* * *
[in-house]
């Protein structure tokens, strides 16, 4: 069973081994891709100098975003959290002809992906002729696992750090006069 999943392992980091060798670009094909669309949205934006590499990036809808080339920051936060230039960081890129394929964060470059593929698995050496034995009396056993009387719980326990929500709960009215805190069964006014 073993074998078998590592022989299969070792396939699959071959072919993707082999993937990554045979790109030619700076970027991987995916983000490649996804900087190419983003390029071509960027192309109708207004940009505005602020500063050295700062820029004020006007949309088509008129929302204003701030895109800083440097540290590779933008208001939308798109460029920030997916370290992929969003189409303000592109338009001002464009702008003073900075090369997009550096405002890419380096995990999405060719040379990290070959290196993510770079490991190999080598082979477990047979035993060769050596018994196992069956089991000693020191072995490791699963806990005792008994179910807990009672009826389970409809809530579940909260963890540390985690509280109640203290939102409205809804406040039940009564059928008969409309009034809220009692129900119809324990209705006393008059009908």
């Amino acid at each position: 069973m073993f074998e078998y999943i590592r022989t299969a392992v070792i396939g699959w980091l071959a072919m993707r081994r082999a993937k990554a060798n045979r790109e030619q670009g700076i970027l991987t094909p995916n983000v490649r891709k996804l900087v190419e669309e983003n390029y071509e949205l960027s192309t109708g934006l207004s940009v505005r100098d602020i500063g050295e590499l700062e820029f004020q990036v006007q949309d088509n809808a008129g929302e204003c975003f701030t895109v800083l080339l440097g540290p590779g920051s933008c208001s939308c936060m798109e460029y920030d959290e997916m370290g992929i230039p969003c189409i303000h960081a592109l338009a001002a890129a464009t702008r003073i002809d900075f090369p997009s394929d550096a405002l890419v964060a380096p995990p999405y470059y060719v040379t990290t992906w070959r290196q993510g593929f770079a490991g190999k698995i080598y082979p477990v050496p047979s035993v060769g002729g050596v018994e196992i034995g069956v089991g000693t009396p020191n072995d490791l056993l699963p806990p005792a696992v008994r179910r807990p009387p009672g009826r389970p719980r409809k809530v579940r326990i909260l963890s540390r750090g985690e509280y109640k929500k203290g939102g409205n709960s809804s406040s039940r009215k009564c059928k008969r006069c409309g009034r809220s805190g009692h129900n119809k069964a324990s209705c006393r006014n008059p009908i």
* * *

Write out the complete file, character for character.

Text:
[in-house]
């Protein structure tokens, strides 16, 4: 069973081994891709100098975003959290002809992906002729696992750090006069 999943392992980091060798670009094909669309949205934006590499990036809808080339920051936060230039960081890129394929964060470059593929698995050496034995009396056993009387719980326990929500709960009215805190069964006014 073993074998078998590592022989299969070792396939699959071959072919993707082999993937990554045979790109030619700076970027991987995916983000490649996804900087190419983003390029071509960027192309109708207004940009505005602020500063050295700062820029004020006007949309088509008129929302204003701030895109800083440097540290590779933008208001939308798109460029920030997916370290992929969003189409303000592109338009001002464009702008003073900075090369997009550096405002890419380096995990999405060719040379990290070959290196993510770079490991190999080598082979477990047979035993060769050596018994196992069956089991000693020191072995490791699963806990005792008994179910807990009672009826389970409809809530579940909260963890540390985690509280109640203290939102409205809804406040039940009564059928008969409309009034809220009692129900119809324990209705006393008059009908």
């Amino acid at each position: 069973m073993f074998e078998y999943i590592r022989t299969a392992v070792i396939g699959w980091l071959a072919m993707r081994r082999a993937k990554a060798n045979r790109e030619q670009g700076i970027l991987t094909p995916n983000v490649r891709k996804l900087v190419e669309e983003n390029y071509e949205l960027s192309t109708g934006l207004s940009v505005r100098d602020i500063g050295e590499l700062e820029f004020q990036v006007q949309d088509n809808a008129g929302e204003c975003f701030t895109v800083l080339l440097g540290p590779g920051s933008c208001s939308c936060m798109e460029y920030d959290e997916m370290g992929i230039p969003c189409i303000h960081a592109l338009a001002a890129a464009t702008r003073i002809d900075f090369p997009s394929d550096a405002l890419v964060a380096p995990p999405y470059y060719v040379t990290t992906w070959r290196q993510g593929f770079a490991g190999k698995i080598y082979p477990v050496p047979s035993v060769g002729g050596v018994e196992i034995g069956v089991g000693t009396p020191n072995d490791l056993l699963p806990p005792a696992v008994r179910r807990p009387p009672g009826r389970p719980r409809k809530v579940r326990i909260l963890s540390r750090g985690e509280y109640k929500k203290g939102g409205n709960s809804s406040s039940r009215k009564c059928k008969r006069c409309g009034r809220s805190g009692h129900n119809k069964a324990s209705c006393r006014n008059p009908i």